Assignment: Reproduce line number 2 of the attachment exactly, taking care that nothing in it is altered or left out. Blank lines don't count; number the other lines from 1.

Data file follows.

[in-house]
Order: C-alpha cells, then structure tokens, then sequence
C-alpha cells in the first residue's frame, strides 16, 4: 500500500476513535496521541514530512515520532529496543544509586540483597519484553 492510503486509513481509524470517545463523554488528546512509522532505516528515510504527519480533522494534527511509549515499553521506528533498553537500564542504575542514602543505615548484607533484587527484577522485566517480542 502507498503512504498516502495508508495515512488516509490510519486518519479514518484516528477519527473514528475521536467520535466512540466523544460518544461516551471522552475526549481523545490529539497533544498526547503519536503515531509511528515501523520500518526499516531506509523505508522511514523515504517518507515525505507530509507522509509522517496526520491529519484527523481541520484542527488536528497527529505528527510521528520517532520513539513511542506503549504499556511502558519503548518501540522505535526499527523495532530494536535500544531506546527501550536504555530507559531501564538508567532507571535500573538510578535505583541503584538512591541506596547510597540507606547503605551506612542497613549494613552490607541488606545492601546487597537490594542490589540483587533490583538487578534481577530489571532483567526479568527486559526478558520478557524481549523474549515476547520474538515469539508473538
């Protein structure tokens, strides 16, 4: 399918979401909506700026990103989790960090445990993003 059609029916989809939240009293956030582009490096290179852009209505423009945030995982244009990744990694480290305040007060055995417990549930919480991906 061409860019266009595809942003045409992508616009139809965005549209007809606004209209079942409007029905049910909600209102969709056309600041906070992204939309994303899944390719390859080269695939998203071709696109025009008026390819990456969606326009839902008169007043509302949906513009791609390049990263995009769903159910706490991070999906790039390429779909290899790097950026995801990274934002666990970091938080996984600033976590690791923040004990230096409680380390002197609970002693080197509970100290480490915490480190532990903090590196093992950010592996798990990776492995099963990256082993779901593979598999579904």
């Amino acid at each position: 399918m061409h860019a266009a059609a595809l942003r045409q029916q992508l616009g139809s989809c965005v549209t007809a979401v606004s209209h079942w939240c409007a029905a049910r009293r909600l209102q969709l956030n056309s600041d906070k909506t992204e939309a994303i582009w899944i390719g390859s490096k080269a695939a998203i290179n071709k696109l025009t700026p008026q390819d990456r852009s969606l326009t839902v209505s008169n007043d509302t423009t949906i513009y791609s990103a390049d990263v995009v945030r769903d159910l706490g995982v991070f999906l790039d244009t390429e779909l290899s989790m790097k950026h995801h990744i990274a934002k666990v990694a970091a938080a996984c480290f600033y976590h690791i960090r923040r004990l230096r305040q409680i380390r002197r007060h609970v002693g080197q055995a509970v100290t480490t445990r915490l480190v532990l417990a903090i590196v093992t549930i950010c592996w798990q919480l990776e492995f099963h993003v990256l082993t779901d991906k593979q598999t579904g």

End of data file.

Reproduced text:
Order: C-alpha cells, then structure tokens, then sequence